Summer interns at NASA explored green careersNov 3rd, 2011 | By tcj | Category: 23-2: Climate Commitment, Community & Partnerships, Tribal College News
A team of students from the Institute of American Indian Arts (IAIA, Santa Fe, NM) went to the Kennedy Space Center in Florida for 10 weeks last summer as part of a NASA internship program arranged by the American Indian Higher Education Consortium (AIHEC).
“It was a once-in-a-lifetime opportunity for them,” according to AIHEC CEO Carrie Billy (Diné). The students who participated were David Atkins, Kaylene Big Knife, Louva Hartwell, Upton Ethelbah III, Zach Nelson, and Katrina Montoya.
The team worked with their NASA mentor, Priscilla Elfrey. “This experience opened the door to new ideas of how we might increase the numbers of American Indian students working in modeling and simulation,” she says. “This is an apparently recession-proof field with many openings for educated workers. This ‘green’ technology builds on storytelling and sensory awareness to produce memorable, interactive, problem solving experiences—increasingly visual. It seems to fit the American Indian culture.”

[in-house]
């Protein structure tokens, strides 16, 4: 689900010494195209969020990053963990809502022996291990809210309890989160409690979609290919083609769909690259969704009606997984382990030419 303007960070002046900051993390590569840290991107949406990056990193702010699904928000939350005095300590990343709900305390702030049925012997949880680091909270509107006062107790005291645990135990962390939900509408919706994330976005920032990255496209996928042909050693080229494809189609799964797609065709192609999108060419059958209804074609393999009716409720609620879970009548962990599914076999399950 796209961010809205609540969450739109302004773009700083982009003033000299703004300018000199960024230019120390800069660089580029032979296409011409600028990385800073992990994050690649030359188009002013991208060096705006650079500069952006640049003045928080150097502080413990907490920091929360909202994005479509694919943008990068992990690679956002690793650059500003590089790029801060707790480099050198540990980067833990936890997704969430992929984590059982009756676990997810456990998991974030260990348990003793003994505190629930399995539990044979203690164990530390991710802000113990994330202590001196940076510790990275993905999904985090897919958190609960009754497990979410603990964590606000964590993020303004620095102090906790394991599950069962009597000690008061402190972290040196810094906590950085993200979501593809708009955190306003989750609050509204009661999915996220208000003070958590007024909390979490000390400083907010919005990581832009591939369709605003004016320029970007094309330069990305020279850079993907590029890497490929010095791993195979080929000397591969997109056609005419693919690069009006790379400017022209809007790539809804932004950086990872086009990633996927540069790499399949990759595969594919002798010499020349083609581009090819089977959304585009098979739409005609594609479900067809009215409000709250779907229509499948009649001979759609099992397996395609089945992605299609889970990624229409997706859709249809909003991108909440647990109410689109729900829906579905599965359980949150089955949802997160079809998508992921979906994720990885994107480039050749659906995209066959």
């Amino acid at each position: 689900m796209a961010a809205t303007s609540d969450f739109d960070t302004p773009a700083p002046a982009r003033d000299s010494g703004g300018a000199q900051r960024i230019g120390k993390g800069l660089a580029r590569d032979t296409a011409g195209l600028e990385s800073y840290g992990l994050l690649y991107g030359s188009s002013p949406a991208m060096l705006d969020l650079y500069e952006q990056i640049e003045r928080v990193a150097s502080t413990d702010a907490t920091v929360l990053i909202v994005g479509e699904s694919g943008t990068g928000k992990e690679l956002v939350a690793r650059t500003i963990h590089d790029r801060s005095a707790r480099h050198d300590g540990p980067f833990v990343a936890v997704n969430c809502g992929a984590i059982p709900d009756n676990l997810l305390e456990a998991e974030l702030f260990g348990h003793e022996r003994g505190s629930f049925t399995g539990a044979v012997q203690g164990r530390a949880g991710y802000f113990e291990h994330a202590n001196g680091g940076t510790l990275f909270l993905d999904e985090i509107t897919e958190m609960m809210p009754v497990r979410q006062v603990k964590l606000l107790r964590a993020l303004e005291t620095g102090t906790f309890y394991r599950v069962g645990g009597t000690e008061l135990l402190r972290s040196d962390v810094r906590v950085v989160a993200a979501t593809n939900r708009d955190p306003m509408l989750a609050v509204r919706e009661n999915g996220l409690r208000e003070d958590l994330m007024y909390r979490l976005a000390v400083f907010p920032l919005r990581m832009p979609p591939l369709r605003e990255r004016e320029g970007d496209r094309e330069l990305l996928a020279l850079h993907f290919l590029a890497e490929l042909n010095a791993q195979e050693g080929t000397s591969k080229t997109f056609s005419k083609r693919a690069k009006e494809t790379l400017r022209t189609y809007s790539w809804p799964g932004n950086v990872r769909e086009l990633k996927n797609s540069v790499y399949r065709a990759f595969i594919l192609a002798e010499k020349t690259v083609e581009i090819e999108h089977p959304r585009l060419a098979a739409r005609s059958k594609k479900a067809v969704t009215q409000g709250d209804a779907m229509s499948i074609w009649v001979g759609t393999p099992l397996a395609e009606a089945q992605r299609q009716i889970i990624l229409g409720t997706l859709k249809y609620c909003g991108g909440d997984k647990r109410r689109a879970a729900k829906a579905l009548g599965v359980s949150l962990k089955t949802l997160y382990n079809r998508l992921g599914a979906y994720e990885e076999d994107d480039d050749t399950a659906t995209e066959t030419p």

The students helped Elfrey create materials for an international interuniversity modeling and simulation event next March in Orlando. (See http://sisosmackdown.com/)They learned about computer programming, met innovators involved in both simulation and digital media, and produced posters.
“The students excelled at self-structuring their work and building on one another’s skills and interests. They picked up a lot of information about space, modeling, and simulation,” Elfrey says.
Al Kuslikis, AIHEC STEM associate, and Nikki Santos, advocacy associate, promoted the internship program to students and found someone at Kennedy who would work with them as a team.
For more information, contact Al Kuslikis (firstname.lastname@example.org) or Nikki Santos (email@example.com) or at (703) 504-9829.